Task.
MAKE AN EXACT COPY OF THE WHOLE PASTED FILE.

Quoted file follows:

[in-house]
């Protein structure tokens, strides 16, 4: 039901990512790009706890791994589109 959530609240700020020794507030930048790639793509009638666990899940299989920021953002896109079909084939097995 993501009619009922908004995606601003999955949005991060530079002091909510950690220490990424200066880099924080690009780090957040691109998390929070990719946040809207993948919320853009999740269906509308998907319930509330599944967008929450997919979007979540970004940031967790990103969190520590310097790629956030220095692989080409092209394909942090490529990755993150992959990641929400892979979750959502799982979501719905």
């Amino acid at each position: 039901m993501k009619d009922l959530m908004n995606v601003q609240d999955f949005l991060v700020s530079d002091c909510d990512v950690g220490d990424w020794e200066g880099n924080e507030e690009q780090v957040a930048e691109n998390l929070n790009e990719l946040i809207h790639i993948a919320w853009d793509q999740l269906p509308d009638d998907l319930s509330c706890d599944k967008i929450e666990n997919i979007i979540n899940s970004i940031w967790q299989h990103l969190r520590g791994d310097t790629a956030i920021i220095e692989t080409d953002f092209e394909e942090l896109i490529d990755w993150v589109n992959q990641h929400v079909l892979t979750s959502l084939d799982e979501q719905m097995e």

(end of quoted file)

[in-house]
């Protein structure tokens, strides 16, 4: 039901990512790009706890791994589109 959530609240700020020794507030930048790639793509009638666990899940299989920021953002896109079909084939097995 993501009619009922908004995606601003999955949005991060530079002091909510950690220490990424200066880099924080690009780090957040691109998390929070990719946040809207993948919320853009999740269906509308998907319930509330599944967008929450997919979007979540970004940031967790990103969190520590310097790629956030220095692989080409092209394909942090490529990755993150992959990641929400892979979750959502799982979501719905």
């Amino acid at each position: 039901m993501k009619d009922l959530m908004n995606v601003q609240d999955f949005l991060v700020s530079d002091c909510d990512v950690g220490d990424w020794e200066g880099n924080e507030e690009q780090v957040a930048e691109n998390l929070n790009e990719l946040i809207h790639i993948a919320w853009d793509q999740l269906p509308d009638d998907l319930s509330c706890d599944k967008i929450e666990n997919i979007i979540n899940s970004i940031w967790q299989h990103l969190r520590g791994d310097t790629a956030i920021i220095e692989t080409d953002f092209e394909e942090l896109i490529d990755w993150v589109n992959q990641h929400v079909l892979t979750s959502l084939d799982e979501q719905m097995e």